There�s an election day scene that amuses hugely even as it demonstrates Sorkin�s fearless faculty for combining controversial ideas, dramatic situations and circular-saw-like wit. The scene, a real show stopper, finds the president stopping in on a White House gathering of radio talk personalities. As Bartlet struggles though a speech extolling the gabbers� contributions to the airwaves, Bartlet is distracted by the sight of a Dr. Laura-like radio psychologist seated nearby.
BARTLET: It�s a good idea to be reminded of the awesome impact, the awesome impact. . . I'm sorry. You're Dr. Jenna Jacobs, right?
JACOBS [obviously pleased to be recognized]: Yes, sir!
BARTLET: It�s good to have you here.
JACOBS: Thank you!
BARTLET: The awesome impact of the airwaves, and how that translates into the furthering of our national discussions, but obviously also how it can, how it can. . . Forgive me, Dr. Jacobs. Are you an M.D.?
JACOBS: A Ph.D.
BARTLET: A Ph.D.
JACOBS: Yes, sir.
BARTLET: In psychology?
JACOBS: No, sir.
BARTLET: Social work?
JACOBS: I have a Ph.D. in English Literature.
BARTLET: I'm asking �cause on your show people call in for advice and you go by the name Dr. Jacobs on your show and I didn't know if maybe your listeners were confused by that and assumed you had advanced training in psychology, theology or health care.
JACOBS: I don't believe they are confused, no, sir.
BARTLET: I like your show. I like how you call homosexuality an abomination!
JACOBS: I don't say homosexuality is an abomination, Mr. President. The Bible does.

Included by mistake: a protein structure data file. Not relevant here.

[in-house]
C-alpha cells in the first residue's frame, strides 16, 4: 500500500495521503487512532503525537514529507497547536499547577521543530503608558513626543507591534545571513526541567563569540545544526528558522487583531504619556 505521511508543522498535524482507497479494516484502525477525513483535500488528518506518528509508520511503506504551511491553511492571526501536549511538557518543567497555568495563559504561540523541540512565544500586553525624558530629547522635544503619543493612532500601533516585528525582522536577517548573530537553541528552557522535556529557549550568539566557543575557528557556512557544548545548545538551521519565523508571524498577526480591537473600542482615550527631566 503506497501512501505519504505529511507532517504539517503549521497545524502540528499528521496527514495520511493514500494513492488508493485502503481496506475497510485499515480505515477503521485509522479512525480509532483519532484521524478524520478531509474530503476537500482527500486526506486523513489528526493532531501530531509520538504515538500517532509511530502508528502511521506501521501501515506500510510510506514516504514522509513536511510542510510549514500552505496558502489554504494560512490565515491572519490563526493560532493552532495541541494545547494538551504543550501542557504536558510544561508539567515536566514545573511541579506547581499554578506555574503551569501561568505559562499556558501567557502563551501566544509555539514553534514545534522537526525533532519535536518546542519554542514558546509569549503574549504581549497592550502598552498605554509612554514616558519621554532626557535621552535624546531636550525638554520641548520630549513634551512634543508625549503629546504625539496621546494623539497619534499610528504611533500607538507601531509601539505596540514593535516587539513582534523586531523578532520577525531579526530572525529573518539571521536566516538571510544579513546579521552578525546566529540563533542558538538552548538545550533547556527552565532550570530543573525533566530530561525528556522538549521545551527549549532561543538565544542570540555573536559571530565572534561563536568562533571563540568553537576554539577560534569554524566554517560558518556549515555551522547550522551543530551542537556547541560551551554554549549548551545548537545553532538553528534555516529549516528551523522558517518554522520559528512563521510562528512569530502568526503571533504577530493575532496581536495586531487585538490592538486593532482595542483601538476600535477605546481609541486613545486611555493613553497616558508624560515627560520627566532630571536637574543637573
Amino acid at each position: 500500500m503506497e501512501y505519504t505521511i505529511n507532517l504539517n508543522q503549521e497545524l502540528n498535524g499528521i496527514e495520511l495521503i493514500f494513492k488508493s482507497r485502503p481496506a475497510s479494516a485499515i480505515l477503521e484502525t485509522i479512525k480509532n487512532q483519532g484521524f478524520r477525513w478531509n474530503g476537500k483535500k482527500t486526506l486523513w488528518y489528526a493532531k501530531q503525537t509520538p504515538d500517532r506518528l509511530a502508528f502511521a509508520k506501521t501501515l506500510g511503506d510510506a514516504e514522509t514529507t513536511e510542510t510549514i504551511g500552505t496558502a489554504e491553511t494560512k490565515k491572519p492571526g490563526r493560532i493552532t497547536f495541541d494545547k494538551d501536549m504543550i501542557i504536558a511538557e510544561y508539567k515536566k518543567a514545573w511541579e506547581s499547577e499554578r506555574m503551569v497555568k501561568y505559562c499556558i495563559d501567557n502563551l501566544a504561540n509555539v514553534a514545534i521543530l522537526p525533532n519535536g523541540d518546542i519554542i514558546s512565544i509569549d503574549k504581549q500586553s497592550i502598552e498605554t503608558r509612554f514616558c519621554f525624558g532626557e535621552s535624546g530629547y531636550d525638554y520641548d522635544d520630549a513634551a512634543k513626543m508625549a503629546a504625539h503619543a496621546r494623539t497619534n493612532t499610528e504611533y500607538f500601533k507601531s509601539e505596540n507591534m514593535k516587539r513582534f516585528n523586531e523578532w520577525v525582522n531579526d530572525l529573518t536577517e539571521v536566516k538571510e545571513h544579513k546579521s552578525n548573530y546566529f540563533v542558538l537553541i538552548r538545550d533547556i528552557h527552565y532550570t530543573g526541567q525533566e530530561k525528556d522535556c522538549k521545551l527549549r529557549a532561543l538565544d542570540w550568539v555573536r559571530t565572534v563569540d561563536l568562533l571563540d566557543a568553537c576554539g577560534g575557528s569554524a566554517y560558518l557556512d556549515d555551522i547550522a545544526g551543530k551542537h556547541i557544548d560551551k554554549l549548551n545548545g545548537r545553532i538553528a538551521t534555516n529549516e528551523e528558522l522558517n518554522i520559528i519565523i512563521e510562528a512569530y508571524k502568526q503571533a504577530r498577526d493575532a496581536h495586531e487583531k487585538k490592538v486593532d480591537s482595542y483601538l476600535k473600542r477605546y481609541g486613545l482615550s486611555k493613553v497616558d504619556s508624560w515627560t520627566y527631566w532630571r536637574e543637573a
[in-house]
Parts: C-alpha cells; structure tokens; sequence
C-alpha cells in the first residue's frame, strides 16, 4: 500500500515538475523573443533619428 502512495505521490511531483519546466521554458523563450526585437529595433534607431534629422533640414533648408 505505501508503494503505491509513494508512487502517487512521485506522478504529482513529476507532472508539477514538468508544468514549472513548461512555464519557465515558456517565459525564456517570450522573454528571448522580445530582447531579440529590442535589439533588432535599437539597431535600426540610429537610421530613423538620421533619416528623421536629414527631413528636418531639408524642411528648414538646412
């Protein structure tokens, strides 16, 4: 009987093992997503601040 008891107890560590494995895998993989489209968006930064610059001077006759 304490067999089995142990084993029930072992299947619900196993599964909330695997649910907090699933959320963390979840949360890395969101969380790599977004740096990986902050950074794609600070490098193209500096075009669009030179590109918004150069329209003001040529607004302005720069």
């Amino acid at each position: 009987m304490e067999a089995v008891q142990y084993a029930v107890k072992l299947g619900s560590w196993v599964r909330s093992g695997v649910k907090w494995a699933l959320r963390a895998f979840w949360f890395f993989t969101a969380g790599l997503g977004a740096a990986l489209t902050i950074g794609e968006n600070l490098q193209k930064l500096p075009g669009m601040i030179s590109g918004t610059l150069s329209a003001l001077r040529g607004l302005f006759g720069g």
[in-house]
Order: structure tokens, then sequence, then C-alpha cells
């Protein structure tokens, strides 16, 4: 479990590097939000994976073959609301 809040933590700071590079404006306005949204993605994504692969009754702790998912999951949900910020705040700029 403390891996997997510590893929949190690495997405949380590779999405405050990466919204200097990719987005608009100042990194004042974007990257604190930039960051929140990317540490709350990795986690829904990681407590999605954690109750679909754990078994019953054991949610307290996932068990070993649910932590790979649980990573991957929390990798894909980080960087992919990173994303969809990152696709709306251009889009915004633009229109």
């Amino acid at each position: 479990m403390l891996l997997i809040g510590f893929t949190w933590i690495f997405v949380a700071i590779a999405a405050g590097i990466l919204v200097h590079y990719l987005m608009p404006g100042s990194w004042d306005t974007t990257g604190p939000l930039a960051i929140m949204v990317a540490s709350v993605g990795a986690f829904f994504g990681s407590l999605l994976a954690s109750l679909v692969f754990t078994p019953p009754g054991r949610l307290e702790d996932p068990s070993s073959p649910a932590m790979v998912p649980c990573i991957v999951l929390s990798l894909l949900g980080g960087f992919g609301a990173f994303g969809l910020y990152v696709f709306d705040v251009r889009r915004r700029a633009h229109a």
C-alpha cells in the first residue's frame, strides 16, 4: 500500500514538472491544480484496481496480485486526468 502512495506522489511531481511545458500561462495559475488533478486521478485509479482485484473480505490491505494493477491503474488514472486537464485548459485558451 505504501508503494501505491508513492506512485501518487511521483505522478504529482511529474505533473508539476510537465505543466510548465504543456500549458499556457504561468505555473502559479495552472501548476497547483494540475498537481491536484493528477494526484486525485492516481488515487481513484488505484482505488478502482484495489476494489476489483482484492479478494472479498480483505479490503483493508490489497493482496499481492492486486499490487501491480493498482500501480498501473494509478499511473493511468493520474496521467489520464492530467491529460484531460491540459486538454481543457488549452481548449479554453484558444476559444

BARTLET: Yes it does. Leviticus!
BARTLET: Chapter and verse. I wanted to ask you a couple of questions while I had you here. I wanted to sell my youngest daughter into slavery, as sanctioned in Exodus 21:7. She�s a Georgetown Sophomore, speaks fluent Italian, always cleared the table when it was her turn. What would a good price for her be?
Bartlet only waits a second for a response, then plunges on.
BARTLET: While thinking about that, can I ask another? My chief of staff, Leo McGary, insists on working on the Sabbath. Exodus 35:2 clearly says he should be put to death. Am I morally obligated to kill him myself? Or is it okay to call the police?
Bartlet barely pauses to take a breath.
BARTLET: Here�s one that�s really important, because we've got a lot of sports fans in this town. Touching the skin of a dead pig makes one unclean. Leviticus 11:7. If they promise to wear gloves, can the Washington Redskins still play football? Can Notre Dame? Can West Point? Does the whole town really have to be together to stone my brother John for planting different crops side by side? Can I burn my mother in a small family gathering for wearing garments made from two different threads? Think about those questions, would you?
The camera pushes in on the president.
BARTLET: One last thing. While you may be mistaking this for your monthly meeting of the Ignorant Tight-Ass Club, in this building when the president stands, nobody sits.
Jacobs sees that, in fact, the president is standing and she is the only one in the room sitting. After a moment, she rises, holding her tiny plate of appetizers. After the president exits, Sam Seaborn sternly approaches a thoroughly belittled Jacobs.
SAM: I'm just going to take that crab puff.
Sam snatches Dr. Jacob�s crab puff, then hurries after the president.